A protective order is an order that prevents the disclosure of certain information under certain circumstances. In New York criminal prosecutions, protective orders are being sought by prosecutors and defense attorneys who are complying with new discovery obligations after the repeal of the state’s “blindfold law.”
Protective Orders and Discovery Reform
As of January 1st of this year, prosecutors are now required to provide a defendant discovery in criminal cases. The prosecution must provide this discovery as soon as practicable, but not later than fifteen (15) days after the arraignment. A thirty (30) day extension is available under certain limited circumstances. Similarly, defendants also have reciprocal discovery obligations.
A protective order is an order from a judge indicating that certain discovery need not be turned over to the opposing party. It may also limit who the discovery can be turned over to. Or it may permit the discovery to be redacted for certain information. The protective order can also revise the timelines under which discovery must be exchanged.
Why Issue Protective Orders?
A court can issue a protective order to deny or delay discovery of any item for good cause. Such good cause can include:
- A danger to the integrity of physical evidence
- The safety of a witness may be at risk
- A general risk of intimidation, harassment, or annoyance to anyone
- The affiliation of the defendant with a criminal enterprise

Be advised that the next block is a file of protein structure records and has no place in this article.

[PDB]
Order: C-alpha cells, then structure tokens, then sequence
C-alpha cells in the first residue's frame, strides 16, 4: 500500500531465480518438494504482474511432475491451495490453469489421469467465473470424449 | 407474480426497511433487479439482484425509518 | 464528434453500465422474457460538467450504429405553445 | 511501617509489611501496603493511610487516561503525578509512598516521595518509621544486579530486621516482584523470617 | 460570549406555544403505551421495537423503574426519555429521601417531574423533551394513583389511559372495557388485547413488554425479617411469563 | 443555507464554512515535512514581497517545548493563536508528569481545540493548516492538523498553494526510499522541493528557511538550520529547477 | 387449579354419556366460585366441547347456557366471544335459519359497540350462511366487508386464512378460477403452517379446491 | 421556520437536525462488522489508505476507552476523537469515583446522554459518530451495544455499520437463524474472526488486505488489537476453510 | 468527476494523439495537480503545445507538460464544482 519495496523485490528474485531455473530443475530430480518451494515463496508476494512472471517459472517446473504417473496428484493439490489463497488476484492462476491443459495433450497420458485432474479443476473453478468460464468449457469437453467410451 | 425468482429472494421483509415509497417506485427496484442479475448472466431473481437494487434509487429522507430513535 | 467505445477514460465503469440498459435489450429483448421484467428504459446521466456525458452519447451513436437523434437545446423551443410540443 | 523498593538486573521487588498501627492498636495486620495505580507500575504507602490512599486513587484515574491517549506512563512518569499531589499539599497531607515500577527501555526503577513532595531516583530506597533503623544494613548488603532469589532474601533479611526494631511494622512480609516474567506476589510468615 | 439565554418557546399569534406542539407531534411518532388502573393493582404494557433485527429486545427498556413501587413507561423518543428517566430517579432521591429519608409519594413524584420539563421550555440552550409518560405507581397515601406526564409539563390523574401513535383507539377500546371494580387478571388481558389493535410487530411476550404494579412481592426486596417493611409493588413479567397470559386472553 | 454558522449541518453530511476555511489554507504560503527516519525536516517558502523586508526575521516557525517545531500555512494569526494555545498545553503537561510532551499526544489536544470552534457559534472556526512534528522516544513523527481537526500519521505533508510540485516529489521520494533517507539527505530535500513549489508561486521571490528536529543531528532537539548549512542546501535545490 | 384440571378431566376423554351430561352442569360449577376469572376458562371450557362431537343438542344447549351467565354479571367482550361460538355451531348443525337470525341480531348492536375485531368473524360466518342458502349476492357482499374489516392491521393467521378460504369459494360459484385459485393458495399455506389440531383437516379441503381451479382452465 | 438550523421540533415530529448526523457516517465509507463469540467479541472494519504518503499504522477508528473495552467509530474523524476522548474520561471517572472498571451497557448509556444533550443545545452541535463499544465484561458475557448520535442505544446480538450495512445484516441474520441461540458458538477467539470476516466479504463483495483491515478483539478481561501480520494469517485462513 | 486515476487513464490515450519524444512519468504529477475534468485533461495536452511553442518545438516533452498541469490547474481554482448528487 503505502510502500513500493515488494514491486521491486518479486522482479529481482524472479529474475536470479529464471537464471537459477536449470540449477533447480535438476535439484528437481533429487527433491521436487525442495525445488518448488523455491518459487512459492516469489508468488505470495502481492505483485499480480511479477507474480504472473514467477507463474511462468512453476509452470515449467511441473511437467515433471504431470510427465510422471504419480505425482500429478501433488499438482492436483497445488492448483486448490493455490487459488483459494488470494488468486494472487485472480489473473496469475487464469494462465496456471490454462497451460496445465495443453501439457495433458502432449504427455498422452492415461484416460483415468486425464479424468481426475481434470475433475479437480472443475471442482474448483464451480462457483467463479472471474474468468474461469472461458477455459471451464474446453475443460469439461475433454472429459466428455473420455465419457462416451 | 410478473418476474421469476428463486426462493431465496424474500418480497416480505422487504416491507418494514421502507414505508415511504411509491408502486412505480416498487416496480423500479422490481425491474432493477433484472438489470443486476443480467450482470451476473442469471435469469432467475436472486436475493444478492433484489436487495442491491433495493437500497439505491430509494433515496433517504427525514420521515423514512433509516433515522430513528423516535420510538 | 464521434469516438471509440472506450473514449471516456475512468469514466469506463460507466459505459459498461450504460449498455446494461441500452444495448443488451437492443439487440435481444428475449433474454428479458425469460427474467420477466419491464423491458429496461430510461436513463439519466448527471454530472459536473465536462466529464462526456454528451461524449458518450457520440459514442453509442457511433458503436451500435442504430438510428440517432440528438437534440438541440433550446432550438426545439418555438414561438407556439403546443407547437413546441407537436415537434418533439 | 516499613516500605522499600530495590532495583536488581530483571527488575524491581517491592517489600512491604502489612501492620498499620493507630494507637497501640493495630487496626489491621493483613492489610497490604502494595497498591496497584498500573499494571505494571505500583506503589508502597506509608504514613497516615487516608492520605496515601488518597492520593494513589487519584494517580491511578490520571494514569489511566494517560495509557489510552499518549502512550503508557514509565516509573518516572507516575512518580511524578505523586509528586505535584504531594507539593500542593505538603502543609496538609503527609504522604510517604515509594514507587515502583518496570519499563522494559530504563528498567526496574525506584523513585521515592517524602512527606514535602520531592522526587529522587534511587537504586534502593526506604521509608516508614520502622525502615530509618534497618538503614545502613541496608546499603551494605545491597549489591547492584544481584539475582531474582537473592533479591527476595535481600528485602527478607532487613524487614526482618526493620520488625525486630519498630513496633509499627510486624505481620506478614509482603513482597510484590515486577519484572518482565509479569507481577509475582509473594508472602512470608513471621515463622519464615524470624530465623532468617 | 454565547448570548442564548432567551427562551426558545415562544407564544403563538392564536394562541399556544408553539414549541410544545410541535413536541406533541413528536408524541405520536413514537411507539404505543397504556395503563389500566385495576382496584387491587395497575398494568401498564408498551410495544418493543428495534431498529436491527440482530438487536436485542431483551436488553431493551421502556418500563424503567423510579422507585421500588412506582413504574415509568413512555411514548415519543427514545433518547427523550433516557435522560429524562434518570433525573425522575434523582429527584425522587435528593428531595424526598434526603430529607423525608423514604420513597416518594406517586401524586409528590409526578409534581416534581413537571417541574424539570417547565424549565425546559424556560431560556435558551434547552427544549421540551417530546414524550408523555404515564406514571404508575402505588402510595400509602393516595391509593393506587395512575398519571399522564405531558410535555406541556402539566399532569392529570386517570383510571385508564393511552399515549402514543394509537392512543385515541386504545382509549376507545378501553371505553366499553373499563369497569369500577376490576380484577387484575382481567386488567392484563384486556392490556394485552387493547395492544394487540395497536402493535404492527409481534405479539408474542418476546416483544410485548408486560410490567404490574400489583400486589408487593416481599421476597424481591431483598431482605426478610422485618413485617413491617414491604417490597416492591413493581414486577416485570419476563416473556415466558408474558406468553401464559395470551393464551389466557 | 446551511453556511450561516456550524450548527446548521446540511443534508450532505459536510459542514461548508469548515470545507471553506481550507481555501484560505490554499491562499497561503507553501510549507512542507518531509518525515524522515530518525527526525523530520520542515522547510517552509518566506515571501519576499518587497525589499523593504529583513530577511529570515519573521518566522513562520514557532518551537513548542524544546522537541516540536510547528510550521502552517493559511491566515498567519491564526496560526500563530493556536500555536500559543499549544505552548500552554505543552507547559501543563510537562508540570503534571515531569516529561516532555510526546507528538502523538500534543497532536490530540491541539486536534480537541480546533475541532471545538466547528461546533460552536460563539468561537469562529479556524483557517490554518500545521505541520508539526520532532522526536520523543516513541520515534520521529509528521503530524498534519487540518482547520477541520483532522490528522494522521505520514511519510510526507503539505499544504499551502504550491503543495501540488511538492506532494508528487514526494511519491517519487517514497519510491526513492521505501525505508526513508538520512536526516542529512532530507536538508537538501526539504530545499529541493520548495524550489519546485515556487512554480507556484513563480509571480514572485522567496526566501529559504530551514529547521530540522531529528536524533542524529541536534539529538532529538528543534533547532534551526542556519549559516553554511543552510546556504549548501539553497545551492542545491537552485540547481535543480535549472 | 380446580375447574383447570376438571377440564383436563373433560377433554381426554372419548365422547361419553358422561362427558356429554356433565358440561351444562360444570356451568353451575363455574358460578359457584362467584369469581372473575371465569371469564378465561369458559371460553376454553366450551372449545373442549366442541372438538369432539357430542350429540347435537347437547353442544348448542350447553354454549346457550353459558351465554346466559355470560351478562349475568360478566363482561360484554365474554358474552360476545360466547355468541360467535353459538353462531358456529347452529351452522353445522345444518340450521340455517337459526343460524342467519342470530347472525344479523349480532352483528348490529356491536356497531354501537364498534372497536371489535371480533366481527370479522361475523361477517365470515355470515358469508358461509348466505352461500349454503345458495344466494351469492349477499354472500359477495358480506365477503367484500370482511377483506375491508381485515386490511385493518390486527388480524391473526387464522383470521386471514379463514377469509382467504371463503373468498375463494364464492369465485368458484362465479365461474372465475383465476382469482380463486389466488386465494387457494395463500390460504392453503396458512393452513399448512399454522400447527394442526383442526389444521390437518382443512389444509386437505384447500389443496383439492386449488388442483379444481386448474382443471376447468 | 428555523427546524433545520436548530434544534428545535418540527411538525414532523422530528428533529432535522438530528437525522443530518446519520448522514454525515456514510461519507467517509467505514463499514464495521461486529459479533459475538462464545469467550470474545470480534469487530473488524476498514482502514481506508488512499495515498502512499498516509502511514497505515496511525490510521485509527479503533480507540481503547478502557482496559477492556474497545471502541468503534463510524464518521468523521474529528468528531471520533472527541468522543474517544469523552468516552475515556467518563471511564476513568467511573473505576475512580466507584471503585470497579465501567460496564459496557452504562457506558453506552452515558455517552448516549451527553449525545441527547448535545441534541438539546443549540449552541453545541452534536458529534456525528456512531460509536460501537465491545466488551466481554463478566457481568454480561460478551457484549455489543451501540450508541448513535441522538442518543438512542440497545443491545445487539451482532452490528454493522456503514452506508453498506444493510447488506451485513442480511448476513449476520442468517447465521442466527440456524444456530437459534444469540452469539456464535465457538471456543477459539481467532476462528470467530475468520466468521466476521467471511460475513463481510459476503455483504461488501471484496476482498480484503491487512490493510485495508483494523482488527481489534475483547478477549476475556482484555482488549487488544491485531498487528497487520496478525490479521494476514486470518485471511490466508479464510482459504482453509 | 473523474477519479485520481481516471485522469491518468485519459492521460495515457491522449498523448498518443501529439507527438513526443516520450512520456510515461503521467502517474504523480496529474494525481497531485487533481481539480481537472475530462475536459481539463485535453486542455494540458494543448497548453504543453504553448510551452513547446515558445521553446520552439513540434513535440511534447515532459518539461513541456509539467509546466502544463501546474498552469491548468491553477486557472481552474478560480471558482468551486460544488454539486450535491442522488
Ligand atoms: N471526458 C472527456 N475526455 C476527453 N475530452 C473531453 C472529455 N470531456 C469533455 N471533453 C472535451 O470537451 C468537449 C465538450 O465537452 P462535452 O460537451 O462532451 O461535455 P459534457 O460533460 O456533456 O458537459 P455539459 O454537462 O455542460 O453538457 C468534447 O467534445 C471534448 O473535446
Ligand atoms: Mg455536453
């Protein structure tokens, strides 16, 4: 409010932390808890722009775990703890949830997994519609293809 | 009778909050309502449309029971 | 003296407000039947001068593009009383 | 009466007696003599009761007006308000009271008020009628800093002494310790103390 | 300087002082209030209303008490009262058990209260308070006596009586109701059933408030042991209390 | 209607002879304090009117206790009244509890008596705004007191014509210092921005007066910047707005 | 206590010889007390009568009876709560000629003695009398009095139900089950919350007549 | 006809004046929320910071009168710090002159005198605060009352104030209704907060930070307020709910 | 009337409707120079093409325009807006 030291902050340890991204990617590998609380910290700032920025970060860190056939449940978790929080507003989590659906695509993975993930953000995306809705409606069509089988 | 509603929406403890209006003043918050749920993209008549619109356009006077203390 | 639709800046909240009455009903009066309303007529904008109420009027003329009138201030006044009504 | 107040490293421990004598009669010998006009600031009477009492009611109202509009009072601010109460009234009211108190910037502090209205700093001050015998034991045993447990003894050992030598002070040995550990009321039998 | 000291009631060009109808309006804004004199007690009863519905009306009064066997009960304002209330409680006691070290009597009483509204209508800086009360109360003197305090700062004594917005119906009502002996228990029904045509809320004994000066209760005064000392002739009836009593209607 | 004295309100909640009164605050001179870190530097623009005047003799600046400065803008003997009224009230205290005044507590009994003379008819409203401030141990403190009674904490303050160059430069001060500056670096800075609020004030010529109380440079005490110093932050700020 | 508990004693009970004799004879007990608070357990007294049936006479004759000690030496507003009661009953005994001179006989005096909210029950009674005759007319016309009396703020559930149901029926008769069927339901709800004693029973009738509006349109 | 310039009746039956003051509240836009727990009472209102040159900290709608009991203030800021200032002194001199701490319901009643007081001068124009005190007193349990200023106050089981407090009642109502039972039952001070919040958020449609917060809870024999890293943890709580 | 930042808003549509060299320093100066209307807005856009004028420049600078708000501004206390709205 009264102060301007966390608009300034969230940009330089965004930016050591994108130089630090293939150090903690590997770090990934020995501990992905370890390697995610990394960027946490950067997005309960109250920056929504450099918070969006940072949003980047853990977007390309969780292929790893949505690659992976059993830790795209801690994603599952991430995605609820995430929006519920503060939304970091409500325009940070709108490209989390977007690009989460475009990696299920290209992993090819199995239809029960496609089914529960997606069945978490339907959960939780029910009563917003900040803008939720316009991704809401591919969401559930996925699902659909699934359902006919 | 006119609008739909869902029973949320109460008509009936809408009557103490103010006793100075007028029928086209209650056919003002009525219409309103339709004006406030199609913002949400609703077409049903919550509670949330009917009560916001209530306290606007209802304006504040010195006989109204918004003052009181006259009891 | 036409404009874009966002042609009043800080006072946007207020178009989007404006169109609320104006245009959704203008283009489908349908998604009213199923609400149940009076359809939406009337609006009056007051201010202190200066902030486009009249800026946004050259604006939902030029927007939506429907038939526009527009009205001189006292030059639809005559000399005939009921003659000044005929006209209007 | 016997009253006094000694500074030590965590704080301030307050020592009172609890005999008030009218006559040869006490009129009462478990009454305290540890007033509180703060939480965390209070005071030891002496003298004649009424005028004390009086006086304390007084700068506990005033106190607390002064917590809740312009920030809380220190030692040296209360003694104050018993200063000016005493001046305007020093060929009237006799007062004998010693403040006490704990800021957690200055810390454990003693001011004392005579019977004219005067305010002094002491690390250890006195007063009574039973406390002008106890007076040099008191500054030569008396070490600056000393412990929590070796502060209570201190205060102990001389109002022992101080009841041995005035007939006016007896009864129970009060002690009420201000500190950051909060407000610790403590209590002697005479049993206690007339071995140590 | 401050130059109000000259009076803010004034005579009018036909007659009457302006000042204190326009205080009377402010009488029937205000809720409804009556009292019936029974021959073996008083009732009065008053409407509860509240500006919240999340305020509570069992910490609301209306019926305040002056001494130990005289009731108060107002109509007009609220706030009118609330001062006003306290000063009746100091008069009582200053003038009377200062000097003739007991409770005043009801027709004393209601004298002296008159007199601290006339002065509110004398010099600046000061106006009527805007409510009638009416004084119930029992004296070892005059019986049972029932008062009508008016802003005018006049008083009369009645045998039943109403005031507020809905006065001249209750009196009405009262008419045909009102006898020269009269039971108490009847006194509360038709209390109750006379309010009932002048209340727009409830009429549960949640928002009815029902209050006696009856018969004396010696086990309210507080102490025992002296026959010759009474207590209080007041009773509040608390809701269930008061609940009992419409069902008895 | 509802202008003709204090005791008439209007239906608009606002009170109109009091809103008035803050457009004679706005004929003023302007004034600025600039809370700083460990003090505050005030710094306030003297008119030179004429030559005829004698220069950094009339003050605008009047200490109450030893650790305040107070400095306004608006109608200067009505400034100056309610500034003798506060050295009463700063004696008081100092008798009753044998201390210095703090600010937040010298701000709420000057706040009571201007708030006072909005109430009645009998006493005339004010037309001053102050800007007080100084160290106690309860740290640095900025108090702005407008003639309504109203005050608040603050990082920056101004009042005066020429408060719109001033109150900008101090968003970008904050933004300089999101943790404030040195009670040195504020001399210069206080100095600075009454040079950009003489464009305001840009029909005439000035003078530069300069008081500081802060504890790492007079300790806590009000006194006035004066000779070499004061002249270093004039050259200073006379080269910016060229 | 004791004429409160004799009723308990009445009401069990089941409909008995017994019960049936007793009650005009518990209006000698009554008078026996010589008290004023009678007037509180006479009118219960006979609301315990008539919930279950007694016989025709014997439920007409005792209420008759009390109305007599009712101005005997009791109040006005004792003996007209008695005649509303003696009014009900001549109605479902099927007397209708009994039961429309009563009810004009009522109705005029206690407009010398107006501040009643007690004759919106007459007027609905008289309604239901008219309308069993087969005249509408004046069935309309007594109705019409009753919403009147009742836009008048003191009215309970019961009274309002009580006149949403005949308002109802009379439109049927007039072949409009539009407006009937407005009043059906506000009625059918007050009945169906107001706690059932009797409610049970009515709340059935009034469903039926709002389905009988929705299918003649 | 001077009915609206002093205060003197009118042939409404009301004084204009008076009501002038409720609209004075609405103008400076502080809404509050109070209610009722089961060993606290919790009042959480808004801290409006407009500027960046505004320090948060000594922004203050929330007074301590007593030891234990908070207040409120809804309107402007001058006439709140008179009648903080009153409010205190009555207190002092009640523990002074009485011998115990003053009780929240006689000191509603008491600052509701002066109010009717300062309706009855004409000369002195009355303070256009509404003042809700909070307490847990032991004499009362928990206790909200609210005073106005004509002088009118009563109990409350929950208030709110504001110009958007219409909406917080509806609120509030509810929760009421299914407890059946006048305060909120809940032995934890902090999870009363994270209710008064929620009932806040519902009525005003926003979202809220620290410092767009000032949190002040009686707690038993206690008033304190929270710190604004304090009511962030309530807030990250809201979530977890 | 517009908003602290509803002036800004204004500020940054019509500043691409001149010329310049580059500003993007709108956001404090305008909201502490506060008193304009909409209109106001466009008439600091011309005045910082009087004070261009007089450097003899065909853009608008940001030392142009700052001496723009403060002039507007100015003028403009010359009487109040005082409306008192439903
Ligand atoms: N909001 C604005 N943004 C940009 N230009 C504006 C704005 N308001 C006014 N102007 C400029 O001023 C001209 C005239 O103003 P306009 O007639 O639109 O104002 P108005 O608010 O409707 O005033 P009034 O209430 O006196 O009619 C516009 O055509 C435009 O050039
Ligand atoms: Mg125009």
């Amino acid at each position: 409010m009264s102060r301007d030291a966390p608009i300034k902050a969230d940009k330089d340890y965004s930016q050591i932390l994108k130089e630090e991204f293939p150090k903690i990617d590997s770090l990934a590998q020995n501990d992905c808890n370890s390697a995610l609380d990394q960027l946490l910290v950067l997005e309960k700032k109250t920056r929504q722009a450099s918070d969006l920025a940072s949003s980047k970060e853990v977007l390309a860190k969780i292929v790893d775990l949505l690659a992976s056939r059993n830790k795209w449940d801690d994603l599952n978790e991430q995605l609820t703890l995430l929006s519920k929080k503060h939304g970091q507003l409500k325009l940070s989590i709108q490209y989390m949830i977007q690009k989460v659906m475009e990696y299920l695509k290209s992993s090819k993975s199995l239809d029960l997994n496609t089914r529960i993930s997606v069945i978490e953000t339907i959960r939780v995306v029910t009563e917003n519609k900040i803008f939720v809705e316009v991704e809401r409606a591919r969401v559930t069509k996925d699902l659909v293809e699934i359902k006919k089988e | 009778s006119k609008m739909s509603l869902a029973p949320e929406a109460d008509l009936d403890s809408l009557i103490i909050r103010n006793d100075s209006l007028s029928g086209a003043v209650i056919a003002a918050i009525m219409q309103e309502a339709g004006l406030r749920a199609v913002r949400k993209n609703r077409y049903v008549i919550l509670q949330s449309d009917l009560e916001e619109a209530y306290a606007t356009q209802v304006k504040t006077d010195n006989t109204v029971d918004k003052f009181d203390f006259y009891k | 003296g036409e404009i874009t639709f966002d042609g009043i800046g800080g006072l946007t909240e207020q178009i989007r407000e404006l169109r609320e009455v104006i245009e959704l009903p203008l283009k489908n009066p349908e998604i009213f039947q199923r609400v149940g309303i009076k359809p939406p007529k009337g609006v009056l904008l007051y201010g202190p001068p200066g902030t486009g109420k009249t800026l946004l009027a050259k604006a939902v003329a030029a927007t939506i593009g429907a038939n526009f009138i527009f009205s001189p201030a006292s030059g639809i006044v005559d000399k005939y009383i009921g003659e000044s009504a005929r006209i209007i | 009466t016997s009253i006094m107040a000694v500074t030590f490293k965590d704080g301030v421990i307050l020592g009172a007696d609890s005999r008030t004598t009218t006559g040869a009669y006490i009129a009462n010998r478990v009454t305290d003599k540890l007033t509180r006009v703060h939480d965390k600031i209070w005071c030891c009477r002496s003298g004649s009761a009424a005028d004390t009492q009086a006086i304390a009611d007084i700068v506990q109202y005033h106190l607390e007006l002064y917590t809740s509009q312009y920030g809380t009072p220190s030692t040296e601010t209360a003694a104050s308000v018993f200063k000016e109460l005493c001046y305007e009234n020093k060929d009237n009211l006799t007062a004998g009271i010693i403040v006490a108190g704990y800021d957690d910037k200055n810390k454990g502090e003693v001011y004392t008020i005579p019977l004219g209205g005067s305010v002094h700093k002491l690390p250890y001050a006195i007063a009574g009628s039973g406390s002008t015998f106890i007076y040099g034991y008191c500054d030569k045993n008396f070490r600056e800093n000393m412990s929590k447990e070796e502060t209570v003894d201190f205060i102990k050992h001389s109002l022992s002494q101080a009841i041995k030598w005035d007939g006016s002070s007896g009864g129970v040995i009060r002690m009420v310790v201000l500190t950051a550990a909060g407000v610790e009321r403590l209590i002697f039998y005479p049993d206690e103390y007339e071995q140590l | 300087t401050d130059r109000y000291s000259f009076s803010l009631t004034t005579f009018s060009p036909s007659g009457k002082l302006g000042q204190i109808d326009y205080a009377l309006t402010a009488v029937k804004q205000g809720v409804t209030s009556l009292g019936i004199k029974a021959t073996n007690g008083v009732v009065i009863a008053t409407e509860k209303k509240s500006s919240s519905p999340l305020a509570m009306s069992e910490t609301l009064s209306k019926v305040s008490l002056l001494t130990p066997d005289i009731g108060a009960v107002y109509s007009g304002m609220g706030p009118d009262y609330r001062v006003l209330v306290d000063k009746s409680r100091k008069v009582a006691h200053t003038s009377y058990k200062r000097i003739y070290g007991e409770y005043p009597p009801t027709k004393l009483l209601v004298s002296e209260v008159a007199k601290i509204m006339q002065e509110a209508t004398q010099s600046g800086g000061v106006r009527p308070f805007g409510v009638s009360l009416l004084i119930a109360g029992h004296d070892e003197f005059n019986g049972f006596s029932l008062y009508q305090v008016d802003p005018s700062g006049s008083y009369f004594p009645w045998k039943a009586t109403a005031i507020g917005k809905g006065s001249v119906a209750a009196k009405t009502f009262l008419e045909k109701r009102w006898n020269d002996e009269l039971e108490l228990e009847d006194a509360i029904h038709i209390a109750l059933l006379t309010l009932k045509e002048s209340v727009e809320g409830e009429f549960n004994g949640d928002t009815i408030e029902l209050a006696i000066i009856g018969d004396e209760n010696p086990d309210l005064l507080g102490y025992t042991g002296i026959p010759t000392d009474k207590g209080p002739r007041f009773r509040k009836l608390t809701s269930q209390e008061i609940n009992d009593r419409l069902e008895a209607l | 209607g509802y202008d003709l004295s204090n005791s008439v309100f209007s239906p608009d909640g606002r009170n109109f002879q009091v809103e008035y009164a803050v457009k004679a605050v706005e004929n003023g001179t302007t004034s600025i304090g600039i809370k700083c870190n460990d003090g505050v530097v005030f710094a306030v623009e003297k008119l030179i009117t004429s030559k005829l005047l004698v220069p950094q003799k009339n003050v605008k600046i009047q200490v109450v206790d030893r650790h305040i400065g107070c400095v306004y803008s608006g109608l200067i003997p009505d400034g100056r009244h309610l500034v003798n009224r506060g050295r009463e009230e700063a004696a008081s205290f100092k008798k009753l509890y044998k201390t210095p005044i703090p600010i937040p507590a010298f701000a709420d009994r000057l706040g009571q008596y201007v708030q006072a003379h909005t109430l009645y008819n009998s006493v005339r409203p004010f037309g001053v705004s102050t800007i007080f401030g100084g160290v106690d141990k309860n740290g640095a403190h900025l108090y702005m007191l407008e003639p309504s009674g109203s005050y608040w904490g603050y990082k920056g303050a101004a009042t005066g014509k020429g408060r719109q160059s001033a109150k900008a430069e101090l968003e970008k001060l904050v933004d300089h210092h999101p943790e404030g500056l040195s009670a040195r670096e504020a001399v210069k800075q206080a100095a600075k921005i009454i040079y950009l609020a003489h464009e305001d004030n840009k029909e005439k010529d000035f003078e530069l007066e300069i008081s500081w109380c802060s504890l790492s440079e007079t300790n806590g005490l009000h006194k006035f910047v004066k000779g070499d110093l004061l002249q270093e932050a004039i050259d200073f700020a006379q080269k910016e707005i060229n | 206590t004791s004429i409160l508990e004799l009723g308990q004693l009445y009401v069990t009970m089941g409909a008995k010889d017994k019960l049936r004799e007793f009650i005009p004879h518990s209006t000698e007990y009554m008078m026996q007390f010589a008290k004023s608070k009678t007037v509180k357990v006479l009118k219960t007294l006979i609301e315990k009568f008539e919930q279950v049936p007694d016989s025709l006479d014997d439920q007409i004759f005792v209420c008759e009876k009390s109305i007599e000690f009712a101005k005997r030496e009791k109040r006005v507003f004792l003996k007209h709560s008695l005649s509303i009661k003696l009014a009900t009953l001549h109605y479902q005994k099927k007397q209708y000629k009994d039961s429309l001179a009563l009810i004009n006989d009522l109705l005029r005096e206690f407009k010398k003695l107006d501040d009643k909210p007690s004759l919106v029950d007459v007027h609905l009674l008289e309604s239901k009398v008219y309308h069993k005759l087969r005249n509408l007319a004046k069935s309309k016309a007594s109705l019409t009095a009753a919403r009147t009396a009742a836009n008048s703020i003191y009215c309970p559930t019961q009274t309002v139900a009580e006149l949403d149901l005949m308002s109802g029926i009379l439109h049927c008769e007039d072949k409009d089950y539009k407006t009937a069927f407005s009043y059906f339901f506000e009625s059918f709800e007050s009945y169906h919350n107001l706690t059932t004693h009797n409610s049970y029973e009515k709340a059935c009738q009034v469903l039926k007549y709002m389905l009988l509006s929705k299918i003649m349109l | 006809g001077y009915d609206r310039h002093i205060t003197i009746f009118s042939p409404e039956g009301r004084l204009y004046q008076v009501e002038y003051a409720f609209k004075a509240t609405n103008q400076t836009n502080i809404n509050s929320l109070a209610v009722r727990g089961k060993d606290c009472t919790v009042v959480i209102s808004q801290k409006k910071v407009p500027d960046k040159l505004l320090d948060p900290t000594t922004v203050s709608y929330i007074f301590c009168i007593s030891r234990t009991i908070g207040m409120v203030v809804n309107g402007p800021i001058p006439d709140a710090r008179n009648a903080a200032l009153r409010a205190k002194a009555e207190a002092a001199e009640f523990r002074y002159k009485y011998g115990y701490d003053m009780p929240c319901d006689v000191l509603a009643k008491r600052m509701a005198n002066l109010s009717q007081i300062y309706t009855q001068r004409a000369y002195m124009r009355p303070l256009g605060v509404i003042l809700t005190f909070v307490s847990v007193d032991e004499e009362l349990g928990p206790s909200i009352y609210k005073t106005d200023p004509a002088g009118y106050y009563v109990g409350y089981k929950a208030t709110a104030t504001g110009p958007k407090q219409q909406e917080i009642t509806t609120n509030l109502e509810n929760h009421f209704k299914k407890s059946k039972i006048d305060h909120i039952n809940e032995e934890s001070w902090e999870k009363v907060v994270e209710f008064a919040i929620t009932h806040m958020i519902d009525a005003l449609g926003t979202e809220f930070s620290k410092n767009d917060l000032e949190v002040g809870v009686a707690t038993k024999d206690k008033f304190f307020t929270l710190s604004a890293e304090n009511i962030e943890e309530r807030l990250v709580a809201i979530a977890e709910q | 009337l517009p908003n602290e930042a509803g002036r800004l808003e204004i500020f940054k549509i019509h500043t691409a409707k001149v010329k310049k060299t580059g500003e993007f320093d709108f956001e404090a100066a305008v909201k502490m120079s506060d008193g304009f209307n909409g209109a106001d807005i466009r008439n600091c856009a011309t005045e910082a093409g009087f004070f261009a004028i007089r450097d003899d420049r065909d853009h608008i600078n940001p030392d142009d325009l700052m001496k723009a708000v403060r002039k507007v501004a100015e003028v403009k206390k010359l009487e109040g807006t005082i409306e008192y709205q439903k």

- The nature and circumstances of the facts of the case
Protective orders can also be issued allowing for more time for the exchange of discovery. For example, consider a case where the prosecution hasn’t completed forensic laboratory testing on a certain item. A protective order can allow them more time to complete the testing and turn over the results to the defense.
How to Obtain Protective Orders
Parties seeking a protective order must first work with opposing counsel to try to reach an agreement about any discovery issue. If this can’t be done, the party seeking a protective order must make a motion to the judge, who then has three days to have a hearing on the issue. After the hearing, the judge can grant or deny the request.
Sometimes, a compromise is reached. For example, the court can restrict access to the discovery only to defense counsel. This happens in cases where the defendant is alleged to be a gang member. The names and contact information for witnesses can be withheld from the defendant, but provided to his/her defense attorney, so he/she can’t engage in witness intimidation. A court can also restrict a defendant from having unredacted discovery. It may also specify that the defendant can only view the materials at a supervised location.
There are some cases where the prosecution or defense can redact discovery without a court’s permission. A prosecutor can redact the name and contact information for confidential informants and undercover police officers. Similarly, any party can redact social security and tax ID numbers. Attorneys can also redact their own work product. Finally, a defense attorney can redact a defendant’s own statements.
- Criminal Procedure Law § 245.70. Available at: https://www.nysenate.gov/legislation/laws/CPL/245.70 (last accessed Feb. 11, 2020).
- Center for Court Intervention, Discovery Reform in New York: Major Legislative Provisions (May 2019). Available at: https://www.courtinnovation.org/sites/default/files/media/document/2019/Discovery-NYS_Full.pdf (last accessed Feb. 11, 2020).